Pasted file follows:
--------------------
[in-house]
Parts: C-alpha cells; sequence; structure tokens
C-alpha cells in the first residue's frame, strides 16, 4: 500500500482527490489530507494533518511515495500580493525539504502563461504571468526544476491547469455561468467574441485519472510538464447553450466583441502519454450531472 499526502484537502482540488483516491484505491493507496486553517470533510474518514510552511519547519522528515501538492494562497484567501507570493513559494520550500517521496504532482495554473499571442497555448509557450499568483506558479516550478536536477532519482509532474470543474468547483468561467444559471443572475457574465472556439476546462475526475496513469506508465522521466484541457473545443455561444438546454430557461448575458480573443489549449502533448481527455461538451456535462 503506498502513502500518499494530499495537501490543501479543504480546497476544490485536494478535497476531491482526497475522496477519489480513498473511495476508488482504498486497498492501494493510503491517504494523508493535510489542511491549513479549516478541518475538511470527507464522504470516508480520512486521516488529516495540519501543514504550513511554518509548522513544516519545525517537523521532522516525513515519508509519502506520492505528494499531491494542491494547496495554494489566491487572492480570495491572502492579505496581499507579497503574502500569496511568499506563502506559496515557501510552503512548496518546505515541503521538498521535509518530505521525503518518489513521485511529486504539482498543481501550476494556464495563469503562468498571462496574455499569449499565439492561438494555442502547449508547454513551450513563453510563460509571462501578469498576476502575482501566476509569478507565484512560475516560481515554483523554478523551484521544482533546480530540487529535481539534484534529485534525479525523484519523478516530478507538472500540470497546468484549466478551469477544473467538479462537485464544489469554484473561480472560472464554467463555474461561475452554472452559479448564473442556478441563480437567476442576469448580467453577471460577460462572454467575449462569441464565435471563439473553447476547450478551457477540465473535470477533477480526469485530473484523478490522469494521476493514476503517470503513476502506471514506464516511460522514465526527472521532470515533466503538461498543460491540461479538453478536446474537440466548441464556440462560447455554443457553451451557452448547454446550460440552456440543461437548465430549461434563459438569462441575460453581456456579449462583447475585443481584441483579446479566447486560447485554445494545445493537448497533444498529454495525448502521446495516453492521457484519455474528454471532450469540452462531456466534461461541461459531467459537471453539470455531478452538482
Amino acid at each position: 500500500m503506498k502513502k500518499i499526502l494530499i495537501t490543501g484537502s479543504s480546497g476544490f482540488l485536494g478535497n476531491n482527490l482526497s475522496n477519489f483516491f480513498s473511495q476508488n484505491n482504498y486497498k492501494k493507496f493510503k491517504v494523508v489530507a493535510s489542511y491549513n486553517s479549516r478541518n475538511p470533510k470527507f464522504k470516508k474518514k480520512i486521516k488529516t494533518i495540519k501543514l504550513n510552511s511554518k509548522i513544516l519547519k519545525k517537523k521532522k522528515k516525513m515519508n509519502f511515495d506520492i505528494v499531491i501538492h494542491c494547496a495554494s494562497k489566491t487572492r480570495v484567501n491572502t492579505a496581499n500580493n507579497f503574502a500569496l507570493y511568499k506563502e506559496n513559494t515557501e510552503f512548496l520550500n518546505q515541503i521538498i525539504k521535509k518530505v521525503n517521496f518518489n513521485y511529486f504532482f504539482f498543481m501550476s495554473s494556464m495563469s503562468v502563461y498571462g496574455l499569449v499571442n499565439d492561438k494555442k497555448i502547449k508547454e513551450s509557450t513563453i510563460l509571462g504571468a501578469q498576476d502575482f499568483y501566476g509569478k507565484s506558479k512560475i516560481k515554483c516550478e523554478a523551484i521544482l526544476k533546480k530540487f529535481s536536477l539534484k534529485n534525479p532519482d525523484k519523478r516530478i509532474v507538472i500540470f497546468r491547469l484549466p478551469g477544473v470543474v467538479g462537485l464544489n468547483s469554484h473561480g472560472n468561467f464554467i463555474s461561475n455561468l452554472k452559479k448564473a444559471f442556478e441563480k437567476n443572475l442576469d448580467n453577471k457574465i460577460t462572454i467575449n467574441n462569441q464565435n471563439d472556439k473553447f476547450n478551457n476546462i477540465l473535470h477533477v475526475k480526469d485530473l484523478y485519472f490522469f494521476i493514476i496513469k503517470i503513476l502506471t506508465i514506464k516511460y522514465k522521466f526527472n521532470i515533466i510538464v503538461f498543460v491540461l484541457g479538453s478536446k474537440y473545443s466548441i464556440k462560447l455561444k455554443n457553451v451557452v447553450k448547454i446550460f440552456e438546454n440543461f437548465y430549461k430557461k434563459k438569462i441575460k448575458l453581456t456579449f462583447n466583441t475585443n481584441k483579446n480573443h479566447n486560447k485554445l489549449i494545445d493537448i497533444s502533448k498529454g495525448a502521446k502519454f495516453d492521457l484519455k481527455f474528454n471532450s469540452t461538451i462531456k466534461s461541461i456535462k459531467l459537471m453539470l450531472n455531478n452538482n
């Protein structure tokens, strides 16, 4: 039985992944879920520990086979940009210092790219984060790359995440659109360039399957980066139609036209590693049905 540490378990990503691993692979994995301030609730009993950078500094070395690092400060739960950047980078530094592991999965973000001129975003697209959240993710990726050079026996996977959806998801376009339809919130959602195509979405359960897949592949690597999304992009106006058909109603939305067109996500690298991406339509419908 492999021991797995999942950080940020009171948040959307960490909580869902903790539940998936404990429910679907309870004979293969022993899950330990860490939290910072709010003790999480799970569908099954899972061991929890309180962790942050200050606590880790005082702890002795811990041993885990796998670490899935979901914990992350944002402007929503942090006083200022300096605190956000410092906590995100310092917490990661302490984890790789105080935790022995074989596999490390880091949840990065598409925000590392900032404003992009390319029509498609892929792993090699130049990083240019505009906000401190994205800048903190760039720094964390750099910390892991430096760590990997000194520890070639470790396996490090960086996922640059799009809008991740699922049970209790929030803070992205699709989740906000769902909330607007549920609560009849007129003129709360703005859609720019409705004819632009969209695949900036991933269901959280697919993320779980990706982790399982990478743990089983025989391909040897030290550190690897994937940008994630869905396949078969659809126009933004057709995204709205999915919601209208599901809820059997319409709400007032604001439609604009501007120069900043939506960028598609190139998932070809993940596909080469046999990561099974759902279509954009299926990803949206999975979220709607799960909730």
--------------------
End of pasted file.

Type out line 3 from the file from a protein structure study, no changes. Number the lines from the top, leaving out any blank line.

C-alpha cells in the first residue's frame, strides 16, 4: 500500500482527490489530507494533518511515495500580493525539504502563461504571468526544476491547469455561468467574441485519472510538464447553450466583441502519454450531472 499526502484537502482540488483516491484505491493507496486553517470533510474518514510552511519547519522528515501538492494562497484567501507570493513559494520550500517521496504532482495554473499571442497555448509557450499568483506558479516550478536536477532519482509532474470543474468547483468561467444559471443572475457574465472556439476546462475526475496513469506508465522521466484541457473545443455561444438546454430557461448575458480573443489549449502533448481527455461538451456535462 503506498502513502500518499494530499495537501490543501479543504480546497476544490485536494478535497476531491482526497475522496477519489480513498473511495476508488482504498486497498492501494493510503491517504494523508493535510489542511491549513479549516478541518475538511470527507464522504470516508480520512486521516488529516495540519501543514504550513511554518509548522513544516519545525517537523521532522516525513515519508509519502506520492505528494499531491494542491494547496495554494489566491487572492480570495491572502492579505496581499507579497503574502500569496511568499506563502506559496515557501510552503512548496518546505515541503521538498521535509518530505521525503518518489513521485511529486504539482498543481501550476494556464495563469503562468498571462496574455499569449499565439492561438494555442502547449508547454513551450513563453510563460509571462501578469498576476502575482501566476509569478507565484512560475516560481515554483523554478523551484521544482533546480530540487529535481539534484534529485534525479525523484519523478516530478507538472500540470497546468484549466478551469477544473467538479462537485464544489469554484473561480472560472464554467463555474461561475452554472452559479448564473442556478441563480437567476442576469448580467453577471460577460462572454467575449462569441464565435471563439473553447476547450478551457477540465473535470477533477480526469485530473484523478490522469494521476493514476503517470503513476502506471514506464516511460522514465526527472521532470515533466503538461498543460491540461479538453478536446474537440466548441464556440462560447455554443457553451451557452448547454446550460440552456440543461437548465430549461434563459438569462441575460453581456456579449462583447475585443481584441483579446479566447486560447485554445494545445493537448497533444498529454495525448502521446495516453492521457484519455474528454471532450469540452462531456466534461461541461459531467459537471453539470455531478452538482